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2 Replies Latest reply: Jun 7, 2013 9:01 PM by rp0428 RSS

Type Casting

Omariot Newbie
Currently Being Moderated
So I am attending a class and we are learning about "Type Casting" and the book gives the example below. From my only comment in the code, I am confused about how the program is giving me two decimal places.

So the question is "How am I getting a number with two decimal places as output?"

-----
import java.util.Scanner;

public class SalesTax
{

public static void main(String[] args)
{
double purchase, tax;
Scanner input = new Scanner(System.in);

System.out.print("Enter purchase amount: ");
purchase = input.nextDouble();
tax = purchase * 0.06;
System.out.println("Sales Tax: $" + (int)(tax * 100) / 100.0); +//this will give two decimal places??+
}

}
  • 1. Re: Type Casting
    EJP Guru
    Currently Being Moderated
    The (int) typecast only applies to the following primary-expression, which is (tax*100). The int-valued result is then divided by 100.0, which yields a double-valued result. If you pass that to an appropriate formatter you will see the number of decimal places specified in the formatter.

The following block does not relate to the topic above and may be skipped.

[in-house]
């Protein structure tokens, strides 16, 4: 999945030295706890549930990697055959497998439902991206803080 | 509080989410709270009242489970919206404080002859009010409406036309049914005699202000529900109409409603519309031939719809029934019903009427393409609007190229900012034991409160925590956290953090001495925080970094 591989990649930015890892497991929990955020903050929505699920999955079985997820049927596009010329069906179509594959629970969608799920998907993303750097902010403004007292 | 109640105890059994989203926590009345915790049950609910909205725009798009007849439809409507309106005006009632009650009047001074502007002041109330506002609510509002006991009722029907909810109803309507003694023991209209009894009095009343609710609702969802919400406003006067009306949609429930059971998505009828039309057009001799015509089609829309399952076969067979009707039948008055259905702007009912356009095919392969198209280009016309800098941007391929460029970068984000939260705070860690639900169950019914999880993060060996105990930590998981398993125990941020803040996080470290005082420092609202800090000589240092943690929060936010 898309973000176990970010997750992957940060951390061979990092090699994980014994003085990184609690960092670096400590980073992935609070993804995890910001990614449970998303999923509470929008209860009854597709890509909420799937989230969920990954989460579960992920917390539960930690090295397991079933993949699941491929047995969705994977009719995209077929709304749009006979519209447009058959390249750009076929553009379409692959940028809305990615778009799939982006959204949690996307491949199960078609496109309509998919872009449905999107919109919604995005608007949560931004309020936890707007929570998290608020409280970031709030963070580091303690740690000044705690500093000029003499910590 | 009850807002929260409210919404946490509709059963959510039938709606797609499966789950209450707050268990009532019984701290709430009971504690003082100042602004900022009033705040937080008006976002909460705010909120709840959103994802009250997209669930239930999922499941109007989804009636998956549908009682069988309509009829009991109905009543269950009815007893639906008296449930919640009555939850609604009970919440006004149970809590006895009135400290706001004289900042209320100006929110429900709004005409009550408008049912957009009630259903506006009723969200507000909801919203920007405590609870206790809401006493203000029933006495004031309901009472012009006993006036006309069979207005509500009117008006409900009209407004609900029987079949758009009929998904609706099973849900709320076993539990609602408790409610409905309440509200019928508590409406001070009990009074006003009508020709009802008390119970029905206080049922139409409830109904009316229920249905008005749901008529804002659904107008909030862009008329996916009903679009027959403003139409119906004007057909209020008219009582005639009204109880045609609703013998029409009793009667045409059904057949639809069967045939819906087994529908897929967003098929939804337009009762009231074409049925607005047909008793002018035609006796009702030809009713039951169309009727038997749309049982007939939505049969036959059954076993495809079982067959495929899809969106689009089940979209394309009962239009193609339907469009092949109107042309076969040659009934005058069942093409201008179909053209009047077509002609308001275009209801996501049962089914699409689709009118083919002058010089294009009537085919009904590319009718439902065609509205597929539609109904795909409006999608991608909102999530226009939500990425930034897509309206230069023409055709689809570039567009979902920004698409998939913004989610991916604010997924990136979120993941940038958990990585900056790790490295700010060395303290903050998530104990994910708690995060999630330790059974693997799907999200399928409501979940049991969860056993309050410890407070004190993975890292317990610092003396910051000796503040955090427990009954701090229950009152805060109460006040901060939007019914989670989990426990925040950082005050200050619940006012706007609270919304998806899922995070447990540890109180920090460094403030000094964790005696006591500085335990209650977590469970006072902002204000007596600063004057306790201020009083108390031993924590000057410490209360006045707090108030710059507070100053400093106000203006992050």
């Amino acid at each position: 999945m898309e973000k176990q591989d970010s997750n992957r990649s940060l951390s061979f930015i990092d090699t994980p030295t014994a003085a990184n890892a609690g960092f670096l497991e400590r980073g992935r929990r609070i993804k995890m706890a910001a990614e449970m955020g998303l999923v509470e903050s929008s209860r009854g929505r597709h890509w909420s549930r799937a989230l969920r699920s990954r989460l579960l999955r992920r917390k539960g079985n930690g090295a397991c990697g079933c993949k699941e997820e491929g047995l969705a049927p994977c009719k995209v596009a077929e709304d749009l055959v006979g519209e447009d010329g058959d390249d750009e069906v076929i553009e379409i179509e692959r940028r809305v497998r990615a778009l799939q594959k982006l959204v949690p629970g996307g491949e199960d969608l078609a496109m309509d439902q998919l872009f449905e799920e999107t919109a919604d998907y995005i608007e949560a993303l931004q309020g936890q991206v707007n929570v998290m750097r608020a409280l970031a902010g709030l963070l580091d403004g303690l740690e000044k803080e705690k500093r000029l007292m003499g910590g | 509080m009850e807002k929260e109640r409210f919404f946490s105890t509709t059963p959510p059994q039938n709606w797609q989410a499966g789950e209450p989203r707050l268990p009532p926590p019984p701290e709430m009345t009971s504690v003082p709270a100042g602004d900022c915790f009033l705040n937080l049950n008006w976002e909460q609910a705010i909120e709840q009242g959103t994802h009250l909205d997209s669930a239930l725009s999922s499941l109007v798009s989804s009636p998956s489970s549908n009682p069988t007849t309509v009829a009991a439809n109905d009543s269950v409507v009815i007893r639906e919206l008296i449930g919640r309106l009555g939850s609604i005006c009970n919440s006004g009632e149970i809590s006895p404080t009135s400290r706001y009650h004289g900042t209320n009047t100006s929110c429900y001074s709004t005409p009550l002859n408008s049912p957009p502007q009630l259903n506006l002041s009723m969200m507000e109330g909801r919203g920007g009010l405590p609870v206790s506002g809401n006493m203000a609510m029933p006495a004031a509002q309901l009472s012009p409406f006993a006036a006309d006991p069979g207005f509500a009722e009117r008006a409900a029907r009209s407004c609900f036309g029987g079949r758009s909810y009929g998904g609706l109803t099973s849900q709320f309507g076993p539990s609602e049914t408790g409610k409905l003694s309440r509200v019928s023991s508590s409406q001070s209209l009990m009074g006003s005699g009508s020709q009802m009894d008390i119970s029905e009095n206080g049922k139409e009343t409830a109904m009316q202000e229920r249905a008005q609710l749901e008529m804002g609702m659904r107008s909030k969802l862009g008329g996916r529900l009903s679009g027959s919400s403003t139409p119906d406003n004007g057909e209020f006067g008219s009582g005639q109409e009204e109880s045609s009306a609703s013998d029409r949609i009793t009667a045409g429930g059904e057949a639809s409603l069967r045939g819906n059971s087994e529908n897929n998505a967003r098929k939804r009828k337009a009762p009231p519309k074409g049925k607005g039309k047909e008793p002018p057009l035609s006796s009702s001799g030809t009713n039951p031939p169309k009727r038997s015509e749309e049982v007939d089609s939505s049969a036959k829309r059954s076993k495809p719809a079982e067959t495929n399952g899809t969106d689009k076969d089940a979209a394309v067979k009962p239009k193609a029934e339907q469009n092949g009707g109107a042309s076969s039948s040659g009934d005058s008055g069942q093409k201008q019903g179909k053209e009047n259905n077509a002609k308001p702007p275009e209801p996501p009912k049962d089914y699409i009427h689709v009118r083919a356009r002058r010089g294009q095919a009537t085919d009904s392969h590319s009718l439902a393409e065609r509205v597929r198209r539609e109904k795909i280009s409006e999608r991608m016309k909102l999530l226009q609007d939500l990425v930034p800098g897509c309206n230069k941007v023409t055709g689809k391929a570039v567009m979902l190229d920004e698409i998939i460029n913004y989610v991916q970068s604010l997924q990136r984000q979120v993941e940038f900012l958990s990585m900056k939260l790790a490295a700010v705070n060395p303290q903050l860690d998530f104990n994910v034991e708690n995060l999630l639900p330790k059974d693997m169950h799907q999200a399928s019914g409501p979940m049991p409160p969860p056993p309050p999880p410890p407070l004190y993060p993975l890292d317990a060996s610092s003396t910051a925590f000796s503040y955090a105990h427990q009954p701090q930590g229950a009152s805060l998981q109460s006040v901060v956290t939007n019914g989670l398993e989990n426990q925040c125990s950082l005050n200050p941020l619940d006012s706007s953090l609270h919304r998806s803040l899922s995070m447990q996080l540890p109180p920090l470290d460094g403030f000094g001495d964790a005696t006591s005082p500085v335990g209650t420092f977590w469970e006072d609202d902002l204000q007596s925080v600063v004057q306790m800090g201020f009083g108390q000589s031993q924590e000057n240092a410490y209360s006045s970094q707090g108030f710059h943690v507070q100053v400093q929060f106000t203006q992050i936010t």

Note that the decimal places aren't in the double value itself: doubles have binary places, not decimal places. In this case System.out.println() is the formatter, and whatever it does internally happens to yield 2 decimal places. I wouldn't rely on it personally, I would use a BigDecimal or a DecimalFormatter.
  • 2. Re: Type Casting
    rp0428 Guru
    Currently Being Moderated
    Welcome to the forum!
    >
    So I am attending a class and we are learning about "Type Casting" and the book gives the example below. From my only comment in the code, I am confused about how the program is giving me two decimal places.

    So the question is "How am I getting a number with two decimal places as output?"
    >
    Since you are learning about "Type Casting" read EJPs reply and then instead of
    System.out.println("Sales Tax: $" + (int)(tax * 100) / 100.0); //this will give two decimal places??
    Try this and see what you get
    System.out.println("Sales Tax: $" + (int)((tax * 100) / 100.0)); //this will give two decimal places??
    Cast the result of the entire computation to an 'int'.

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